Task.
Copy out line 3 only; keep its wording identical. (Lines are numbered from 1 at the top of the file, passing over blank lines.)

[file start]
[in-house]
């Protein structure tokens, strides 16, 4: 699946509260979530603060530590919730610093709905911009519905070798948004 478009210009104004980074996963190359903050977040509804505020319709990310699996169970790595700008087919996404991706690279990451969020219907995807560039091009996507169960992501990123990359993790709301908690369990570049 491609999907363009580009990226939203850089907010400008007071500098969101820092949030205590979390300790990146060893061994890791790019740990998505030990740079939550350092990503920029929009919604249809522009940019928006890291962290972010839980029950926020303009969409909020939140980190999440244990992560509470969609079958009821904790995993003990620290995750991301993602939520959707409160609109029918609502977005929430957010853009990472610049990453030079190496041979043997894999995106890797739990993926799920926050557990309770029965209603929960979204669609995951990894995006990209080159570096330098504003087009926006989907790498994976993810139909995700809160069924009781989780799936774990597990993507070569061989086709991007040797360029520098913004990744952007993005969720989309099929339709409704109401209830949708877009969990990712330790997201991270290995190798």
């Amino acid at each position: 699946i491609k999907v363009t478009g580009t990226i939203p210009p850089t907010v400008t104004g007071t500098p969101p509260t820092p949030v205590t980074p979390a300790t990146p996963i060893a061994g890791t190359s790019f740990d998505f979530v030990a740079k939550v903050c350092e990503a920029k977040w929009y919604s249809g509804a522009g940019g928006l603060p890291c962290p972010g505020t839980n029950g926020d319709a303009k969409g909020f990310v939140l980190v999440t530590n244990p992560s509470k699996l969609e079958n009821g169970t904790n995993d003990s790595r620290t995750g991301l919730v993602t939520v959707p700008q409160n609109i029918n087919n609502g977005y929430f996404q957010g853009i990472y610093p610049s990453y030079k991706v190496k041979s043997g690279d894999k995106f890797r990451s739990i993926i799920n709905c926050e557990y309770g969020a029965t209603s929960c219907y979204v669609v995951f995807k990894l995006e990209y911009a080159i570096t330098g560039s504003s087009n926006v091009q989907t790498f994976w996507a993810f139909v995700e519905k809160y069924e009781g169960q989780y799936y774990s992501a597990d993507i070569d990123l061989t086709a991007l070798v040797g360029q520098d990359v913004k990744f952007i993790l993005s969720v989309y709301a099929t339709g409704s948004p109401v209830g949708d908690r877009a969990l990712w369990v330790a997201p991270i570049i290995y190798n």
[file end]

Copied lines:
């Amino acid at each position: 699946i491609k999907v363009t478009g580009t990226i939203p210009p850089t907010v400008t104004g007071t500098p969101p509260t820092p949030v205590t980074p979390a300790t990146p996963i060893a061994g890791t190359s790019f740990d998505f979530v030990a740079k939550v903050c350092e990503a920029k977040w929009y919604s249809g509804a522009g940019g928006l603060p890291c962290p972010g505020t839980n029950g926020d319709a303009k969409g909020f990310v939140l980190v999440t530590n244990p992560s509470k699996l969609e079958n009821g169970t904790n995993d003990s790595r620290t995750g991301l919730v993602t939520v959707p700008q409160n609109i029918n087919n609502g977005y929430f996404q957010g853009i990472y610093p610049s990453y030079k991706v190496k041979s043997g690279d894999k995106f890797r990451s739990i993926i799920n709905c926050e557990y309770g969020a029965t209603s929960c219907y979204v669609v995951f995807k990894l995006e990209y911009a080159i570096t330098g560039s504003s087009n926006v091009q989907t790498f994976w996507a993810f139909v995700e519905k809160y069924e009781g169960q989780y799936y774990s992501a597990d993507i070569d990123l061989t086709a991007l070798v040797g360029q520098d990359v913004k990744f952007i993790l993005s969720v989309y709301a099929t339709g409704s948004p109401v209830g949708d908690r877009a969990l990712w369990v330790a997201p991270i570049i290995y190798n």